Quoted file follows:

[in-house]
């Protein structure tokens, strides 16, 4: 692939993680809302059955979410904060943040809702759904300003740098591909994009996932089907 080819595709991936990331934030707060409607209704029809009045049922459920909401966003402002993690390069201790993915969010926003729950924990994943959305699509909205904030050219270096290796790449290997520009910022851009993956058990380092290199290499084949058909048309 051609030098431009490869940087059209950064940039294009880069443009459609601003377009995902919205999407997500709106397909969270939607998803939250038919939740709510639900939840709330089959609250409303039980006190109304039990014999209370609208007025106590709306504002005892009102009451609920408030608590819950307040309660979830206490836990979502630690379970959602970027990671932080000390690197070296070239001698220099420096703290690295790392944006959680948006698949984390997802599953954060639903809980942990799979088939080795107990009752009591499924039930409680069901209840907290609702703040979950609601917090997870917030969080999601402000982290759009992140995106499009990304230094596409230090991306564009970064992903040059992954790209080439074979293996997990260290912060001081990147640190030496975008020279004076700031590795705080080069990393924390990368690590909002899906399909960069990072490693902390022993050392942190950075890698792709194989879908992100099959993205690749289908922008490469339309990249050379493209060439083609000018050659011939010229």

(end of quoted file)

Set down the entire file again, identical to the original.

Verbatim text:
[in-house]
């Protein structure tokens, strides 16, 4: 692939993680809302059955979410904060943040809702759904300003740098591909994009996932089907 080819595709991936990331934030707060409607209704029809009045049922459920909401966003402002993690390069201790993915969010926003729950924990994943959305699509909205904030050219270096290796790449290997520009910022851009993956058990380092290199290499084949058909048309 051609030098431009490869940087059209950064940039294009880069443009459609601003377009995902919205999407997500709106397909969270939607998803939250038919939740709510639900939840709330089959609250409303039980006190109304039990014999209370609208007025106590709306504002005892009102009451609920408030608590819950307040309660979830206490836990979502630690379970959602970027990671932080000390690197070296070239001698220099420096703290690295790392944006959680948006698949984390997802599953954060639903809980942990799979088939080795107990009752009591499924039930409680069901209840907290609702703040979950609601917090997870917030969080999601402000982290759009992140995106499009990304230094596409230090991306564009970064992903040059992954790209080439074979293996997990260290912060001081990147640190030496975008020279004076700031590795705080080069990393924390990368690590909002899906399909960069990072490693902390022993050392942190950075890698792709194989879908992100099959993205690749289908922008490469339309990249050379493209060439083609000018050659011939010229």